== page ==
My grandmother was no soft, gentle woman. She was a leader, a sea witch capable of casting horrifying spells. To see this side, a bit of remorse in her features, I hated every breath of it. I did not want her to stop.

“Your people will not harm her?” I asked Valen, voice rough.

“Not in the least,” he said. “And when we return, I will personally see to it she has anything she desires. Any of her folk, as you said, her family, would be welcome to join her in our lands.”

It didn’t feel like enough. I wanted to lash at the earth bender, at the warrior. I wanted to blame them for what was done, for the deals made, but it fell on my shoulders.

“You ought to use the shell soon, Earth King,” Narza said. “You recall how it is done?”

From inside his tunic, Valen tugged on a silver chain. Tied in the center was a pale, coiled seashell. “I simply speak into it?”

“Always begin with his name.”

The earth bender looked unconvinced, but slowly lifted the mouth of the shell to his lips. “Ror. Do you hear me?”

My grandmother stepped next to my side. “Do you recall this spell?”

“The harvest festival.” I watched the earth bender lift the shell to his ear, waiting. “When I kept running off, and my mother feared I’d get lost. You bewitched two shells, so I could call to her.”

“You were a horribly busy child.” Narza lowered her chin. “It brought Oline a bit of peace knowing she could always speak to you. I thought it might do the same for those left behind.”

“Thank you.” I cleared my throat. “Grandmother. This sacrifice, it will never be forgotten.”

“Their help is needed. You and your queen are destined to heal the hatred between worlds, Erik. I know it to my bones.”

Narza paused, taking a moment to smile at the chatter in the room. “I mean what I say, they are not cruel, Erik. They are in pain. You did not know a kind father, but he—” She nodded at the earth bender. “Is a father who will go to any lengths to protect his children. This bond is not something he took lightly and only at my encouragement. He wants his daughter safe, that is all. Do not blame him for my choice, don’t blame yourself, and don’t let it be in vain. Find her. And of course, do come see me from time to time.”

I chuckled, soft and hardly there.

“I hear him!” Valen stood, a laugh scraping from his throat. The sound was odd. I knew him only from a war, stern and desperate for peace, and now as a man who likely dreamt of spilling my blood. Not this, not a father, laughing at the sound of his boy’s voice.

“Yes,” he spoke into the shell again. “Tell Maj we found them. No, Rorik—hush for a moment—your mother will handle Ari, not you.” Valen glanced at Mira, whose chin trembled. “Yes, we have a lead on Liv.” Valen’s smile was genuine as he listened to Rorik’s response. “No, son, I haven’t killed him.” The earth bender shook his head. “No. Nor am I decided if I appreciate that you took a liking to him.”

Jonas snorted. “Winning over Ror by a few words, Ever King.”

“Told him he was fearsome with a blade.”

“That’ll do it,” Aleksi said. “Make him think he’s the next captain of the Rave, and Ror will be your most loyal friend.”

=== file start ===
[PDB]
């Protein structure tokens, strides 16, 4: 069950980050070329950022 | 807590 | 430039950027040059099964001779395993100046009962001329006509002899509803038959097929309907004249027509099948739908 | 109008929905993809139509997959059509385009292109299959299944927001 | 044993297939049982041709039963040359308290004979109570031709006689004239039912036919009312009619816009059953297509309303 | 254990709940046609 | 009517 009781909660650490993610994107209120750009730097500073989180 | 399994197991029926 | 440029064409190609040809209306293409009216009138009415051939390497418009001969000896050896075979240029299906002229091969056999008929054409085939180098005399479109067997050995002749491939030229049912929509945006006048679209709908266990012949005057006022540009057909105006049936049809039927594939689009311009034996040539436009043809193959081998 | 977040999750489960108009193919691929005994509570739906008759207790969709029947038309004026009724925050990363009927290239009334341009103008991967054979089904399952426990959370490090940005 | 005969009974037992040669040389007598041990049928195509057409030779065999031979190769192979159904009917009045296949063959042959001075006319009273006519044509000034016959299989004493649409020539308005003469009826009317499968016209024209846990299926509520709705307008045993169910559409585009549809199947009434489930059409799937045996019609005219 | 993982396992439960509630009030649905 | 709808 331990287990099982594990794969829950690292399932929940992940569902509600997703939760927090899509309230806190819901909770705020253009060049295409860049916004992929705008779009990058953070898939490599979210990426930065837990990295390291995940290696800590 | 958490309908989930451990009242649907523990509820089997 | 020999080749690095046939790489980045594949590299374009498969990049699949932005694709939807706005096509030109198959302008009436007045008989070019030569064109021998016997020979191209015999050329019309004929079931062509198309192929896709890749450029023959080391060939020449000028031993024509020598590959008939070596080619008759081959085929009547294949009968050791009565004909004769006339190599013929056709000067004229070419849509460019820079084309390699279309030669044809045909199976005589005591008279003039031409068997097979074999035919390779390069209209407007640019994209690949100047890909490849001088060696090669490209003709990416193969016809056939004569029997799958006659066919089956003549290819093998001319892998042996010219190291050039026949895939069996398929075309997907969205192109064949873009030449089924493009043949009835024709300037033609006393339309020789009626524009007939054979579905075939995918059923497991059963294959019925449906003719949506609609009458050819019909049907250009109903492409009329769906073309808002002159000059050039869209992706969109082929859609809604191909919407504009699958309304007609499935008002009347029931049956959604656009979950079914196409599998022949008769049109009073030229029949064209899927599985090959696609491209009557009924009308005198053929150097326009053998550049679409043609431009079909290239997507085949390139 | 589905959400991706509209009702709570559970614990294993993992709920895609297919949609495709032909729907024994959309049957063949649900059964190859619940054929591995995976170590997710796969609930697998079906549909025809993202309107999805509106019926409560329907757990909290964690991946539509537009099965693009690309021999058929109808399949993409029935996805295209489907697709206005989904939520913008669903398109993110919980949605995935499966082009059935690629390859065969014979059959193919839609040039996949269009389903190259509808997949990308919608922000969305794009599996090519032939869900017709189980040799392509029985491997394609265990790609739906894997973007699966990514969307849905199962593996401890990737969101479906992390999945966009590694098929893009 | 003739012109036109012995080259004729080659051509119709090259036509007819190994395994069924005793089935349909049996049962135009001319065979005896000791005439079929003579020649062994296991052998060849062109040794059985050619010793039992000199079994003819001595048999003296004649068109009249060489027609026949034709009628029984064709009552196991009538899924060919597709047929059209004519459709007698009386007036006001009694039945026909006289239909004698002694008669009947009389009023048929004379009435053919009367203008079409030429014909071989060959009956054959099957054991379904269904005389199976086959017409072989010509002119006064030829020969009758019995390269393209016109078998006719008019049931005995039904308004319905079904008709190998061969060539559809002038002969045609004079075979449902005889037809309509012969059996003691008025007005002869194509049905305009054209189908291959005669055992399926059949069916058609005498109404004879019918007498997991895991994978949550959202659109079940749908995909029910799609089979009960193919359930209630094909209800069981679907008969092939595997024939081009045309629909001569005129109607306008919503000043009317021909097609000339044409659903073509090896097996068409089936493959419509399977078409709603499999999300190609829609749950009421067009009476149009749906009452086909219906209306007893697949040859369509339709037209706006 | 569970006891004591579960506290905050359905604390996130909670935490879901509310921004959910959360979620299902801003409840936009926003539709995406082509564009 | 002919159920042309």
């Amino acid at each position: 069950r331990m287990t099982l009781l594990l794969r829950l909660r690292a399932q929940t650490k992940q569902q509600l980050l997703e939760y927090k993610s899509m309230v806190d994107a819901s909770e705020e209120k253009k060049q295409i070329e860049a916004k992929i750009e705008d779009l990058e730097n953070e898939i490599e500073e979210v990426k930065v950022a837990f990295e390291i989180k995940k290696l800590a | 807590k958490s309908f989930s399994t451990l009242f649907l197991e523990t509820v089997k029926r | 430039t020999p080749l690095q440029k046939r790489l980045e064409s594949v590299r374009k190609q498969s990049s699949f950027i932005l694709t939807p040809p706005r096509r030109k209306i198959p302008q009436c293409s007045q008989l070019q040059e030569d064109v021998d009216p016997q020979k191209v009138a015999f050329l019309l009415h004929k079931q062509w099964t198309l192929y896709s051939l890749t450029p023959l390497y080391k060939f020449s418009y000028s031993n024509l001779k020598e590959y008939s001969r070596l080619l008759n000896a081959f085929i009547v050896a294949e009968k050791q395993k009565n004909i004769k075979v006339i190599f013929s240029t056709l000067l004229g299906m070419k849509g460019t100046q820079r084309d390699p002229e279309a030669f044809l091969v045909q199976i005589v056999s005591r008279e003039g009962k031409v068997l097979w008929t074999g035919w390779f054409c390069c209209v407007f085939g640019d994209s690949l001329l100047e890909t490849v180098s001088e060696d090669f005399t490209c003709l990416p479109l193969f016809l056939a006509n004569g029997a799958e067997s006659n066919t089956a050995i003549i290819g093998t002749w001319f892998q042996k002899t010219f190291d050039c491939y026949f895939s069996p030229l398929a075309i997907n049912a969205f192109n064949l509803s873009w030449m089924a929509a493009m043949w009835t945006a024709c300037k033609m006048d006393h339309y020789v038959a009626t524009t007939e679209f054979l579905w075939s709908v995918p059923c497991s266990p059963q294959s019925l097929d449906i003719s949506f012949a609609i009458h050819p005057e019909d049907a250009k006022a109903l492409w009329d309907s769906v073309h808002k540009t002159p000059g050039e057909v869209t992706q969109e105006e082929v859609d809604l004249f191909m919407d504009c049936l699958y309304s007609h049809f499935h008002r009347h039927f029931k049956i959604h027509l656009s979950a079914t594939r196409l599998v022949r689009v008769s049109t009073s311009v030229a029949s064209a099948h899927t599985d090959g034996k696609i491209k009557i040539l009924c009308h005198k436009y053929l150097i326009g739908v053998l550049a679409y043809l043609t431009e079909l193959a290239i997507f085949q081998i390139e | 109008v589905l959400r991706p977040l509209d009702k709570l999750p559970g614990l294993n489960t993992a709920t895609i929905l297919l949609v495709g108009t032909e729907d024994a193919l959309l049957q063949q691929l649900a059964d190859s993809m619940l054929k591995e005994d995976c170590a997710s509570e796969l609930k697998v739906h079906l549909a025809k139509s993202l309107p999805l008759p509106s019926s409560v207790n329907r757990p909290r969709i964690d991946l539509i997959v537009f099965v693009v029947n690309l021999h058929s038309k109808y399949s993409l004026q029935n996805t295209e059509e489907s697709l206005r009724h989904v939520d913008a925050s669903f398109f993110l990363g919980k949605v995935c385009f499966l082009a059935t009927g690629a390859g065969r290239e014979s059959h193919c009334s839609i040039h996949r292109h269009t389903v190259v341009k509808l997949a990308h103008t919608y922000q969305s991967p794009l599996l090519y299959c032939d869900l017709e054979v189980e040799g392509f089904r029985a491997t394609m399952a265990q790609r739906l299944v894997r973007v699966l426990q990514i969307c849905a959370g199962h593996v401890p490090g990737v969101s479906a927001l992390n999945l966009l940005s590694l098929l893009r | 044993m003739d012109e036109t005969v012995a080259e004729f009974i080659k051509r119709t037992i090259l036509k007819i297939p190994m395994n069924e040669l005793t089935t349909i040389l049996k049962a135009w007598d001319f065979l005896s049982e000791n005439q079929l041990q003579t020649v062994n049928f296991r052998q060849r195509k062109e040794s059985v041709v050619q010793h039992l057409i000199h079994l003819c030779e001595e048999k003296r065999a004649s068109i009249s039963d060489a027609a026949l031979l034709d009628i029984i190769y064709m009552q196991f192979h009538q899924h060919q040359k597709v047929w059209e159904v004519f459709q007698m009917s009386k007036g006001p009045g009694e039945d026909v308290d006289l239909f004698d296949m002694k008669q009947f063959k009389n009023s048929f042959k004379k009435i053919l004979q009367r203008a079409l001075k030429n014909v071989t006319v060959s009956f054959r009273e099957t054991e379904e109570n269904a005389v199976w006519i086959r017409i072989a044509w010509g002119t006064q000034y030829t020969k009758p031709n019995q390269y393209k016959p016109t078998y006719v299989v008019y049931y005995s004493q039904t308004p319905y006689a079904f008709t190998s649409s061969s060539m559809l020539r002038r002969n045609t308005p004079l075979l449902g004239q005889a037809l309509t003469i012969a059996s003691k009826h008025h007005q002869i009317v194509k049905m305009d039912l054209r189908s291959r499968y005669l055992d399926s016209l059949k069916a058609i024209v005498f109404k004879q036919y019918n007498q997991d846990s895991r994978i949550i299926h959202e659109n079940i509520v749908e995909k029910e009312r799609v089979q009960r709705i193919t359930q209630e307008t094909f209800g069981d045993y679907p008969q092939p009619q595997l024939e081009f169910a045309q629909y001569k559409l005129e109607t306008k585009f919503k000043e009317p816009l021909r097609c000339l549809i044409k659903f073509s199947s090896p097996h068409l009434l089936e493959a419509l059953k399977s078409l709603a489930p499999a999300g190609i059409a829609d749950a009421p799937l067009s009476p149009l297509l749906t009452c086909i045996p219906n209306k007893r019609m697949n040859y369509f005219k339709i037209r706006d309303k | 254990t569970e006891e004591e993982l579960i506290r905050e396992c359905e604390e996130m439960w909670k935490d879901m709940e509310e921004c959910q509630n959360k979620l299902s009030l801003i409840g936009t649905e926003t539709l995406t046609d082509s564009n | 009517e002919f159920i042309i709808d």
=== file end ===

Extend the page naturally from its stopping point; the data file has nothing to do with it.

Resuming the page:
This was too strange, too odd. Finding an alliance to save Livia was one thing, but to feel a sense of kinship with earth fae was another matter I did not know how to absorb.

“Ror, I can’t hear you.”

“It fades,” Narza explained. “Only a few moments every time you begin to speak. With this distance, it will likely only be open once, perhaps twice a day.”

“It’s fading, son. I will speak to you soon,” Valen said, voice soft. “Listen to whatever your mother and uncles ask of you. I’m proud of you. I love you.”

A strange feeling took root in my chest, a bit of envy, a touch of longing, a heap of remorse. Not once had my father said such a thing to me. When I’d been snatched at four turns, he’d shouted to return his heir—not his son. A blurry memory of Thorvald demanding I honor the Ever was all I had of the man in my most frightening moment.

“I can’t hear him.” Valen looked to Stieg, then returned the bespelled shell under his tunic. “So, Bloodsinger, are we going or not?”

Outside the Tower, we stood near the docks while the Ever Crew loaded skiffs and rowboats with a few supplies.

Tavish had disembarked his ship and stood beside Narza, discussing the crew of her ship, and occasionally arguing with her on the merits of a neach-dai bond. Until he saw the futility of it, bid her a somber farewell, and left to ready his crew.

Narza draped her shoulders in a silver cloak that resembled starlight, a glare pointed at the Ever Ship in the sea. “Stay safe, Grandson. The bond is pulling me back.”

I swallowed. “I will send word when I can.”

Strange, but there was a new emptiness in my chest when Narza slipped away to the smaller vessel Tavish had sailed. She’d insisted the Shadow Wing, the ship of the House of Mists, be left for our uses, and Tavish would sail it alongside the Ever Ship.

“My King.” Halfway down the dock, Pesha waved her hands.

“We’ve wind to meet, woman.” I didn’t stop and aimed for the shore.

“King Erik!” Pesha grew shrill and touched my arm. “Wait.”

“What is it?”

“Paedar . . . I didn’t tell you, and I should’ve, but . . . I can’t keep it any longer. Not after what I know.”

“Speak!” I hissed.

“He was . . . he was my meet, My King.”

Pesha screamed when I grabbed her arm, not enough to be painful, more a bit of panic, more a hope that maybe . . . “He’s here? Does he have her?”

Tears lined her lengthy eyelashes. “No, My King. Just came for a meet, but this time, he be bein’ joined with another man from the crew. They . . . saw the royal ship. They be slinking aboard your decks.”

I snapped my gaze to the Ever Ship. A dark kind of smirk played over the scarred side of my mouth. Hesh’s men boarded the king’s ship?

They’d expect to send me to the Otherworld.

And, instead, I’d be certain to send them.